By Rida Ahmed
Misión Gaia works with rural communities, local schools, governmental and private organizations in Minca, Sierra Nevada to strengthen educational and environmental practices as well as the development of sustainable tourism. Diana Benincore Gaia, the Director of Mision Gaia, said of her experience: “When I first visited Minca in 2010, I discovered a land of beautiful waterfalls, enormous jungle trees, snow-capped peaks and mountainside farms. More than nature, it was the warmth of the people here that drew me in. My understanding of the issues they faced was what led me to stay.
Through educative programs and animal clinics, we started by providing care for our community's pet population. Next, we focused on education as the foundation for a better future. Quickly, we understood that tourism was growing and we turned our attention there to reduce the negative effects created by this industry.”
Photographers Without Borders will be sending our Creative Director Megan Ewing, alongside photographer Michael Bednar, to work with this organization.
1. How and why did you get into photography?
Photography sort of just...happened. I went to college for Visual & Digital Arts then did a post grad in Graphic Design for Print & Web, and in all that time only did one photography course. I bought an SLR and was just lucky to have people believe in me and book me when I had no experience at all. I never thought that Photography would be my job, it was always just a dream, a dream to travel the world with a camera while helping others and well, I am now living that dream.
2. What have been you most memorable experiences as a photographer?
This is tough to answer as I think every wedding, photoshoot and trip always have a memorable "moment". There have been weddings with huge surprises or very candid emotional moments. But in regards to photography abroad/photo journalism, I can name a few. First would be the time I travelled all over Northern Ontario for 5 days by snowmobile for a tourism company, to show the sights and sounds you would not be able to see unless on a snowmobile, it was incredible. From secret Ice Caves to wildlife to meeting locals in little towns of 100 people. I also learnt what -50 feels like. But my most recent amazing travel experience is with PWB. This past July, i travelled to Casa Guatemala in Rio Dulce Guatemala, where I went to help raise awareness to their organization, via photos and video. Seeing how the children of the local villages live and still are so positive and thankful and appreciative of so little, really makes one think. I was able to participate in classes, activities, ride the daily boat with staff and locals, such an incredible experience.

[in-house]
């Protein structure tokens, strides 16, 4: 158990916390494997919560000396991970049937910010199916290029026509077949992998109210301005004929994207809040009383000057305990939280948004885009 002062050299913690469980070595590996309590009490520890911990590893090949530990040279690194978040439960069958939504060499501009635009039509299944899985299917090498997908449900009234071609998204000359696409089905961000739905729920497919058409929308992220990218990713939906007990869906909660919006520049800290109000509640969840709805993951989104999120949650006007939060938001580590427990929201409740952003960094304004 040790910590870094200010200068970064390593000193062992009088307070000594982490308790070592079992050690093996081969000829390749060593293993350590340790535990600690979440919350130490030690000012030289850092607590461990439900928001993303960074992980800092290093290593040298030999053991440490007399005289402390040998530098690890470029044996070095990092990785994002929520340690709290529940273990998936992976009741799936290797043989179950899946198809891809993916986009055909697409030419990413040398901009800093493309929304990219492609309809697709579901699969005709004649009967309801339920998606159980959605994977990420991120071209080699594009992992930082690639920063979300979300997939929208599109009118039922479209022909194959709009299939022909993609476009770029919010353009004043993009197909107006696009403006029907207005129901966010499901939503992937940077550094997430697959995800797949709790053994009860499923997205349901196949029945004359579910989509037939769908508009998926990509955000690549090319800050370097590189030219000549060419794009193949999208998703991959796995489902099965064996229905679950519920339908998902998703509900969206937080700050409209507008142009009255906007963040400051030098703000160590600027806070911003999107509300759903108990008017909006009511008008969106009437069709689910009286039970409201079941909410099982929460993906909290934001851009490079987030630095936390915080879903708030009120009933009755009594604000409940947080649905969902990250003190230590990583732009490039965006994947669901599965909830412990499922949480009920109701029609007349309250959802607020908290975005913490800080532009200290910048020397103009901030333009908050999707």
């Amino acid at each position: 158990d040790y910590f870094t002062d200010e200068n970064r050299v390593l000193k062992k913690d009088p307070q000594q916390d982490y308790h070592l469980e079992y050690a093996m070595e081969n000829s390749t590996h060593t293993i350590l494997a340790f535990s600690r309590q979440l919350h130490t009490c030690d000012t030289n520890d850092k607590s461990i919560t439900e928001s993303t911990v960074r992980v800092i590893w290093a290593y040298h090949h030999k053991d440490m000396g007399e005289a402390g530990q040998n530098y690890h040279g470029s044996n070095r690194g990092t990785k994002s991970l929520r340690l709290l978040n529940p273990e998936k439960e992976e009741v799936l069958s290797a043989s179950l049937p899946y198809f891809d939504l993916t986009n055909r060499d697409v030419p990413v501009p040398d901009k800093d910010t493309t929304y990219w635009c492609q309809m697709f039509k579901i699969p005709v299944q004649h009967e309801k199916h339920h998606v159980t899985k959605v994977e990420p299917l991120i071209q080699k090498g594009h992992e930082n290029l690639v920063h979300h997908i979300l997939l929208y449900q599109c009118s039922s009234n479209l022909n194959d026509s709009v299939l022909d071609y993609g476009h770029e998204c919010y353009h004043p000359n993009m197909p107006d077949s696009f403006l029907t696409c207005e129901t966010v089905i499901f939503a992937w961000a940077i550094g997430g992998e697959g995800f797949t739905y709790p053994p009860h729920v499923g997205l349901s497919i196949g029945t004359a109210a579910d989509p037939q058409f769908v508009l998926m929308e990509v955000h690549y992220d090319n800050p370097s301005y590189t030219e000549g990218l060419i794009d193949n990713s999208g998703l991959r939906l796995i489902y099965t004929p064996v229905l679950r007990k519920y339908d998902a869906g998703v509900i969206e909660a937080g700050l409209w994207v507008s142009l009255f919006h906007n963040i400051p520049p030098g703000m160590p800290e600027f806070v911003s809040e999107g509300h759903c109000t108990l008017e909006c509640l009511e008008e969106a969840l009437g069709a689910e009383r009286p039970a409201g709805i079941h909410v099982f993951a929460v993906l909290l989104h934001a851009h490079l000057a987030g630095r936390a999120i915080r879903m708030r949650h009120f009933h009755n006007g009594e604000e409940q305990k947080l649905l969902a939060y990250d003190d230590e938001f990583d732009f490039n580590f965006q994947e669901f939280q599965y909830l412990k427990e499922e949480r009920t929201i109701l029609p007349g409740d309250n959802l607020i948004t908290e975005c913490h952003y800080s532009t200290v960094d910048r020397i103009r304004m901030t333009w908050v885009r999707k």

3. Why did you decide to get involved with this organization?
I am so extremely thankful and grateful that I was hired on to the PWB staff once I returned from Guatemala. Being Creative Director I have been able to combine all of my experience in the creative world with my passion for wanting to make the world a better place. Not many people can say they have their dream job where everything they love, are passionate for and experienced in is part of their job, I can, and I am very lucky.
4. How has your last and latest experiences with PWB helped you prepare for your trip?
If there is one thing I learnt from my Guatemala trip it's ALWAYS HAVE RAIN GEAR. Honestly, it rained the entire time I was there and I was a little unprepared in that sense. In regards to everything else, every trip is different so I again don't know what to expect but being on a trip before only has me more excited for this journey. I think every time a photographer has an opportunity to travel with their camera, to help others, they need to take it. Each journey, not only do you grow as a photographer but you grow as a person.
5. Tell us about your fundraising campaign How did you come up with it and why did you decide on this approach?
Last trip, I did a fundraiser with live music, comedians and loads of prizes and it was very successful. This time around, I wanted to be different and wanted to figure out a way I could fundraise while still helping people. I decided on hosting three days of photo sessions (2 in Alliston ON, 1 in Toronto) called "Pay What You Can" photo days. I wanted people who necessarily may not be able to afford photos on a normal day, be able to come and capture their families or baby bellies or even headshots. All are welcome and all proceeds are going to Mision Gaia.
6. What do you hope to gain from this experience? What do you hope the organization will gain?
I am looking forward to experiencing another country that I have never been too. With each country you visit, you learn and see so much. I hope that myself and Michael (the photographer on this project) can capture the region of Santa Marta in a way that Mision Gaia is happy and proud and able to use our material to spread the word and give themselves even more of a voice.
7. How has your experience been with PWB and what advice do you have for other photographers?
My experience has been so very rewarding and incredible. So much has happened in so little time and it continues to get even more amazing. My advice to other photographers: don't hold back from applying to projects out of fear for the financial aspect. I am always scared about not being able to afford it, but if you always have that mindset, you won't go anywhere. Anyone and everyone can host fundraisers and events to help with the cost of volunteering. As photographers, there are so many things you can do to raise money and help others and in turn, help with your project.
To learn more and to donate to Mision Gaia, click here